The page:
I planted 5 bulbs, “Fragrant Hyacinth Mixture” Hyacinthus orientalis, last weekend. At 2 inches, they are not the largest hyacinth bulbs I ever bought. I bought them at a fund raiser. I kept telling myself it was for a good cause.
It’s easy to see which end is up on hyacinths - pointy end up. You can even see some dried roots in the one upside down bulb in the picture below.
I wanted to plant them with other hyacinths already in my garden. I can’t be certain exactly where the other hyacinths are. All signs of hyacinths are long gone. I didn’t want to dig up the old bulbs or worse, chop them into pieces with my shovel.
Years ago when I started planting spring blooming bulbs, I used tongue depressors in spring to mark the spots where I wanted to add more bulbs. It was easy to see where the empty spots were when the bulbs bloomed. Then in fall I knew where to dig. This year I didn’t plan to plant more hyacinths. The fund raiser changed that.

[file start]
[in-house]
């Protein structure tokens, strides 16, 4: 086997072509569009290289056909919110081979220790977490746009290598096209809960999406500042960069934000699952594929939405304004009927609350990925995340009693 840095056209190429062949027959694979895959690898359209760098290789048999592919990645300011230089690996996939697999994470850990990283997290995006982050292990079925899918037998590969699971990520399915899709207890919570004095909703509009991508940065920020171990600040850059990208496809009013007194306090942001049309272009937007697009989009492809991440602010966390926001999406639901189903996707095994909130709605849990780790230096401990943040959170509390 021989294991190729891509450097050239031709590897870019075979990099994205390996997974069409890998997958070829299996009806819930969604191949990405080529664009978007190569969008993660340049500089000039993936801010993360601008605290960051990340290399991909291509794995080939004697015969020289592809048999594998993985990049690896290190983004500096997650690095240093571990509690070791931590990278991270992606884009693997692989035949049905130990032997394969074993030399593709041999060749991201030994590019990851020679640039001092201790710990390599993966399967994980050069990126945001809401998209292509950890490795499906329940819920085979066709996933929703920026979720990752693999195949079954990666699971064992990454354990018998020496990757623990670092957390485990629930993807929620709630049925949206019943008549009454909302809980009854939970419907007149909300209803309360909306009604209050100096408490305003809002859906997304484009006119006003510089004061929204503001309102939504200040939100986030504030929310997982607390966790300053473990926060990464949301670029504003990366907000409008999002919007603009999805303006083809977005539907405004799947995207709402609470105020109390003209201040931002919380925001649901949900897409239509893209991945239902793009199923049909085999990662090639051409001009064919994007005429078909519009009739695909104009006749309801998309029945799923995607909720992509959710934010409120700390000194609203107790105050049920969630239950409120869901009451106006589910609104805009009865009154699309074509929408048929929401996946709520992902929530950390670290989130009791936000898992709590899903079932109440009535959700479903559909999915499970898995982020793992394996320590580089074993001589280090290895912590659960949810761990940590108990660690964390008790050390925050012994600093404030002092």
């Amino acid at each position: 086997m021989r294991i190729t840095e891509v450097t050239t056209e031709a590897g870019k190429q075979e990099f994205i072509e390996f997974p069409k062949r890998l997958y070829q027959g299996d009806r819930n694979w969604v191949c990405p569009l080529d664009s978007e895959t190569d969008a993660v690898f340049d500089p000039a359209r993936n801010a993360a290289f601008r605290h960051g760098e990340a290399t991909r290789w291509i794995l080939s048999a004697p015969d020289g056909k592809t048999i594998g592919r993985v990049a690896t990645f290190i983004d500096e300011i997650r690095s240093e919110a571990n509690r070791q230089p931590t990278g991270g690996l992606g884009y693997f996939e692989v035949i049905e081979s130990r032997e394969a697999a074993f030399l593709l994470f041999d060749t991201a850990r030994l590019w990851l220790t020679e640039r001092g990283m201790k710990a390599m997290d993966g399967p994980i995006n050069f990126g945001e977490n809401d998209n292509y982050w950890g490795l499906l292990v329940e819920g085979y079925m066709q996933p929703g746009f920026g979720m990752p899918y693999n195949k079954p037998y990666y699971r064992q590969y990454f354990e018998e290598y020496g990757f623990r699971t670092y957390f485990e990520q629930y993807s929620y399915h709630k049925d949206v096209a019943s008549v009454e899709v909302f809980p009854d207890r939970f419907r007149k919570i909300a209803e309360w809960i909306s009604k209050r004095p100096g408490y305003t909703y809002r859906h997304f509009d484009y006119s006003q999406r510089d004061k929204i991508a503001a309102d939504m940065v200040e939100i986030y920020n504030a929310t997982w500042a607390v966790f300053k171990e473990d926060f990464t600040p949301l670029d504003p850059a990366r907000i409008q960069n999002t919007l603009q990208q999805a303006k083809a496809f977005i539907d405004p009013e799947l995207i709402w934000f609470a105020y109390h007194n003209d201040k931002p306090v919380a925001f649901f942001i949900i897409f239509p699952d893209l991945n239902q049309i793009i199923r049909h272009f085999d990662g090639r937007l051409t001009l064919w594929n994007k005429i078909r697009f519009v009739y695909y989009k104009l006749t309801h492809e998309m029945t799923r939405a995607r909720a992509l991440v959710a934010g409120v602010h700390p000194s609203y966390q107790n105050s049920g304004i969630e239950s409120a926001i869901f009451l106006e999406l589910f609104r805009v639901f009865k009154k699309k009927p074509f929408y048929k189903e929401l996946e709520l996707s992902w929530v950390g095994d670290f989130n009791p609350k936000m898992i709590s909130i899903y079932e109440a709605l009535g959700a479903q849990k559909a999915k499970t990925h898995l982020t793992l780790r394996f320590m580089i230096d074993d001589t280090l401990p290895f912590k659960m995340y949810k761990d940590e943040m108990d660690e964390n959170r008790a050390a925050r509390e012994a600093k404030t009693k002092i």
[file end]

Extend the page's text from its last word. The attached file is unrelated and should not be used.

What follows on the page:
So I had to take a guess.
I knew the spot I wanted would be somewhere in the mass of sweet alyssum. The alyssum self sows every year and camouflages the hyacinth leaves as they fade. I love the sweet scent of alyssum in the warm sun. I hated to pull them out before frost but I had to clean out a spot to plant the new bulbs.
Then I dug a hole about 6 inches deep. I placed the bulbs closer than the 4 to 6 inches apart recommended because I like to have a clump of blooms.
After covering the bulbs, I watered well to settle the soil around the bulbs and dissipate the bulb odor from bulb eating critters. As a little insurance from marauding squirrels, I sprinkled the ground with cayenne pepper. It may not help but it can’t hurt.
For some expert advice and interesting facts on planting spring blooming bulbs from Doug Green, click here and here.